Amid betting shop crackdowns and new online gambling regulations, UK land-based casino operators want the government to lift a ban on offering credit to players.
Several casino operators are now calling on the government to relax the rules, stating that it would benefit from lifting the 13-year-old ban.
Chief executive of London’s Hippodrome Casino, Simon Thomas, wants the law changed along with British casinos, Crown Aspinalls and Crockfords.
“Worldwide, high-end customers get what we call a ‘marker’ – they are allowed to gamble on credit rather than having to transfer money from country to country and be subject to the vagaries of different exchange rates,” Mr Thomas told UK media outlet, The Express.
“All we’re asking for is a simple change in the law to allow customers in British casinos to do the same.”
Mr Thomas argues that changing the law would mean more revenue for the economy since casinos “pay 50 percent of any money lost to the Government in tax on our gross profits and corporation tax on top of that.”
“And research has shown that the more people win, the more they spend on nearby hotels, restaurants and shops, which is a considerable upside for the UK economy,” he added.
The government is currently coming to the end of the 12-week consultation period on FOBTs maximum bet limits. While players can bet £100 every 20 seconds, the government will likely reduce the maximum limit to £2 at the conclusion of the review on Tuesday.
Mr Thomas has been an advocate for reducing the maximum stakes, with £50, £30, and £20 all proposed to replace the current limit.
He wants the government to loosen the casino slot machine restrictions, staying FOBTs offer “extraordinarily hard gambling”.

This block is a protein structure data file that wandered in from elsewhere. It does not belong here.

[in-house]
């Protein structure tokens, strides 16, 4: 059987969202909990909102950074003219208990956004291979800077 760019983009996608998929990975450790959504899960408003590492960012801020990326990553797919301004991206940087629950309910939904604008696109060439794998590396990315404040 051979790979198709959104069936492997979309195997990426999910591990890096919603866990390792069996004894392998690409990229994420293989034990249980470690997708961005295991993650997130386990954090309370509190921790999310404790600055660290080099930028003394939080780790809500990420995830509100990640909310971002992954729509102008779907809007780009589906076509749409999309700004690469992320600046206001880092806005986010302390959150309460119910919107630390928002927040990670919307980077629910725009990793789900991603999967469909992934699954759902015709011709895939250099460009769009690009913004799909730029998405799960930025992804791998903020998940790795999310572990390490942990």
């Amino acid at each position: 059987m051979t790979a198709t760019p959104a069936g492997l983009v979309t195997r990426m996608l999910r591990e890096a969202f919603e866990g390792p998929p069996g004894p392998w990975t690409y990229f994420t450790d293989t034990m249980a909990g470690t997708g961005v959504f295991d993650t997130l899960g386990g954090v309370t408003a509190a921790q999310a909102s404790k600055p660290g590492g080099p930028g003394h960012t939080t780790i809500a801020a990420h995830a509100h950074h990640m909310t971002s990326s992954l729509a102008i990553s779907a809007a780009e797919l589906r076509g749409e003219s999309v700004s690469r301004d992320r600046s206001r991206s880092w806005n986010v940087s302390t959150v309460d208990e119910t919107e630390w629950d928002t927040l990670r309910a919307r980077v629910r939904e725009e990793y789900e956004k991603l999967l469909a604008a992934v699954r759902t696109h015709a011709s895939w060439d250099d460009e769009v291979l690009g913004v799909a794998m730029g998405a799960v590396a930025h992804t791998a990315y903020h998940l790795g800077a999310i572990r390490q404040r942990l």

The London Hippodrome has 20 slot machines, where the maximum stake is set at £5 a spin due to regulations.
“We are in the perverse situation of there not being adequate restrictions at the bottom end of the gambling industry, where people cannot afford to lose money, and too much at the higher end where customers essentially gamble for sport,” Mr Thomas said.
“It doesn’t make any sense.”
The review intends to combat problem gambling rates, coinciding with the British online responsible gambling strategies, proposed by the UK Gambling Commission, including changing free spins to extra spins.
Mr Thomas added that high roller casinos attract players from around the world “who have money to burn in Britain”, which he believes would be a “big win for the British economy”.
Australian casino Crown Resorts tried a different approach to attract Chinese high rollers in 2016, stepping up their marketing tactics on mainland China, while cutting out the junket/middle-man. Unfortunately, it ended with 19 employees detained in Shanghai for the illegal promotion of gambling.
The 16 staff members who were jailed have since been released.